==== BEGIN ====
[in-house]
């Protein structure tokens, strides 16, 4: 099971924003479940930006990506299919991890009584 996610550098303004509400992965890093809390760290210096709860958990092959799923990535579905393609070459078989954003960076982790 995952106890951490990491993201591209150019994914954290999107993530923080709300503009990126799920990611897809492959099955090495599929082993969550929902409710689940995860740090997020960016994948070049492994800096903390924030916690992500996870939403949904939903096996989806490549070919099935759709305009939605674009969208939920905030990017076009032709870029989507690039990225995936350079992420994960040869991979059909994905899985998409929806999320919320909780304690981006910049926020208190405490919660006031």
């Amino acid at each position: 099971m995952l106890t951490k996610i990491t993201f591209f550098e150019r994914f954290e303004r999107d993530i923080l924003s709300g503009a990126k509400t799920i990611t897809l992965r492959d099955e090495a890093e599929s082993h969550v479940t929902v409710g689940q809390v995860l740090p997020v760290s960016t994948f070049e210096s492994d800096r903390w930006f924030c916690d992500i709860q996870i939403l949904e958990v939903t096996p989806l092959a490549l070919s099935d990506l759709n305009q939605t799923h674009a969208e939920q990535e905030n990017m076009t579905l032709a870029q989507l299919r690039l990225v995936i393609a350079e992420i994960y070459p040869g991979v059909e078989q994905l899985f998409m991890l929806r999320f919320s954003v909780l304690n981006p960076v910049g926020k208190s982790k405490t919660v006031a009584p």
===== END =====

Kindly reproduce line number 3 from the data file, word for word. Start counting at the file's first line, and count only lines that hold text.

């Amino acid at each position: 099971m995952l106890t951490k996610i990491t993201f591209f550098e150019r994914f954290e303004r999107d993530i923080l924003s709300g503009a990126k509400t799920i990611t897809l992965r492959d099955e090495a890093e599929s082993h969550v479940t929902v409710g689940q809390v995860l740090p997020v760290s960016t994948f070049e210096s492994d800096r903390w930006f924030c916690d992500i709860q996870i939403l949904e958990v939903t096996p989806l092959a490549l070919s099935d990506l759709n305009q939605t799923h674009a969208e939920q990535e905030n990017m076009t579905l032709a870029q989507l299919r690039l990225v995936i393609a350079e992420i994960y070459p040869g991979v059909e078989q994905l899985f998409m991890l929806r999320f919320s954003v909780l304690n981006p960076v910049g926020k208190s982790k405490t919660v006031a009584p």